MTA Chairman and CEO Janno Lieber addressed the crowd during a recent press conference after Hochul.

“We’re always talking about the drivers and what they’re doing and how they’re being impacted,” Lieber said. “Ninety percent of New Yorkers who come to the central business district take mass transit. Let’s think about them for a minute, and what [congestion pricing] is going to do for them.”

More information on the program is available here.

Calif. State Budget

California Gov. Gavin Newsom and state lawmakers announced June 26 that they have reached a deal on the 2023-2024 budget “without touching the state’s safety net,” according to a report by The Hill.

According to the report, the $310.8 billion budget, which would include $225.9 billion in general fund spending, would seek to bridge a nearly $32 billion deficit while maintaining $37.8 billion in reserves.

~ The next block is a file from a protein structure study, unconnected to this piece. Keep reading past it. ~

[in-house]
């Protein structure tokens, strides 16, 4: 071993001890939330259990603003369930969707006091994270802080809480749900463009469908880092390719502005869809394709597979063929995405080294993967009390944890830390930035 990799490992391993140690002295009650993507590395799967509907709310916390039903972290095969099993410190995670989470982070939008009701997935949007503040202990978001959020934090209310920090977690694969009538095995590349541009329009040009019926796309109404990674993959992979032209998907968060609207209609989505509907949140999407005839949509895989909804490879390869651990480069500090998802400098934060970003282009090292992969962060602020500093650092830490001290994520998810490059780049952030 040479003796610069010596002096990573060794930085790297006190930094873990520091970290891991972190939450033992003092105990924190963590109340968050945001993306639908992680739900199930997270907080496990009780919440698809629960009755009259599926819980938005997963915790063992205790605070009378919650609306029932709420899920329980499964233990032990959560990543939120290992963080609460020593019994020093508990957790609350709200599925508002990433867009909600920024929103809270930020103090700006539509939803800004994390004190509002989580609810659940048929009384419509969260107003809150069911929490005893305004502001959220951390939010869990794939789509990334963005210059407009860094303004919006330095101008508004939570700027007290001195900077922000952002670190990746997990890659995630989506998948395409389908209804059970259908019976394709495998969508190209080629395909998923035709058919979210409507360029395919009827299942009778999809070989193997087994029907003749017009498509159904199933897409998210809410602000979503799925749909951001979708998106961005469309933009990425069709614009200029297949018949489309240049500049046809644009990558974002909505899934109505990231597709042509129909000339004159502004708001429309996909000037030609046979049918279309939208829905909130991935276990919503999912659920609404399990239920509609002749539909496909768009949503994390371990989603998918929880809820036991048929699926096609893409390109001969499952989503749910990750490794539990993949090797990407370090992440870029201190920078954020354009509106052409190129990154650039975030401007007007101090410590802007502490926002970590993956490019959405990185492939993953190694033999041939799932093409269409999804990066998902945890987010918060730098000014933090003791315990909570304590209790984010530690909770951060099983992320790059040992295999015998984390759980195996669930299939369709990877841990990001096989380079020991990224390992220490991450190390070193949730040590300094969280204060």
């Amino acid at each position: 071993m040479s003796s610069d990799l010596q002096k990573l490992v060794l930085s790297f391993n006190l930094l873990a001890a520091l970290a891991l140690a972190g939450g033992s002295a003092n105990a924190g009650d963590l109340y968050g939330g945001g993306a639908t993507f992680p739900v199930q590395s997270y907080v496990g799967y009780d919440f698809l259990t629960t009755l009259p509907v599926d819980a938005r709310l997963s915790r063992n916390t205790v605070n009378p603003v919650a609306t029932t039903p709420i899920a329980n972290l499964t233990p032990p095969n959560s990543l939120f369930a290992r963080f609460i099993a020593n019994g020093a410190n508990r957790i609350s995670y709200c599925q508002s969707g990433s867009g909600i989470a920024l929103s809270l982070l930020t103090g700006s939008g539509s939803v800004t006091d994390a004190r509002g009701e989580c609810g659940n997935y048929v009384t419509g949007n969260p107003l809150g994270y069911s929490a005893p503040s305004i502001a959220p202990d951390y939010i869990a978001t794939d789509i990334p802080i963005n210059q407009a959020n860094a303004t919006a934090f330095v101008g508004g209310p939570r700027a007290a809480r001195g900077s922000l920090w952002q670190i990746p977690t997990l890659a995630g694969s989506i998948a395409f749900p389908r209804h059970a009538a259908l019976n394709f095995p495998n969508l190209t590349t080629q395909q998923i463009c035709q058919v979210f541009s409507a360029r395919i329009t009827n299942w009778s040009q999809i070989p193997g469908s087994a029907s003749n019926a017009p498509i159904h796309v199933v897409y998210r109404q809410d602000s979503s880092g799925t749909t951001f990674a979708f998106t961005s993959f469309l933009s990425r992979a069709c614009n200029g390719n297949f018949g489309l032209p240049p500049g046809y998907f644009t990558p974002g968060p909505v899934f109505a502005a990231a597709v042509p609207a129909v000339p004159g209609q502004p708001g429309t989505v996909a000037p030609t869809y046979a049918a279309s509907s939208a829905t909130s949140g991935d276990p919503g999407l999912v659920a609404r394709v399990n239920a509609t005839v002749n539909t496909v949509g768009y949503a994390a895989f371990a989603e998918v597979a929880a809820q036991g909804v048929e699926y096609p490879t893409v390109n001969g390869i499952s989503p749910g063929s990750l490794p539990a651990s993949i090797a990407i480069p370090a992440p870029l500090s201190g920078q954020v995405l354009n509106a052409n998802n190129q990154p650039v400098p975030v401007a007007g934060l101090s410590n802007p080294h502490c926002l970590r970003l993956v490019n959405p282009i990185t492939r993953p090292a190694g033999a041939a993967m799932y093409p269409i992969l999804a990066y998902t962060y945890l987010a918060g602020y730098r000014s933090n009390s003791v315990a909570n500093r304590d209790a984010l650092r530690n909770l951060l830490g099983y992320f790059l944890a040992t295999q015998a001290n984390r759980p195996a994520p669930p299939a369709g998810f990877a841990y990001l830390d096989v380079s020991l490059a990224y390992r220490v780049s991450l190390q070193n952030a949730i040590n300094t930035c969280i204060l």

According to an Assembly Budget Committee floor report, public transit would also receive $5.1 billion for transit capital funding over three years, “restoring a transit and intercity rail program that Newsom had intended to scrap,” The Hill reported.

“We’re also addressing transit’s fiscal cliff [with] $5.1 billion—most of which is flexible for capital and operations,” said Budget Committee Chair Phil Ting, via Twitter.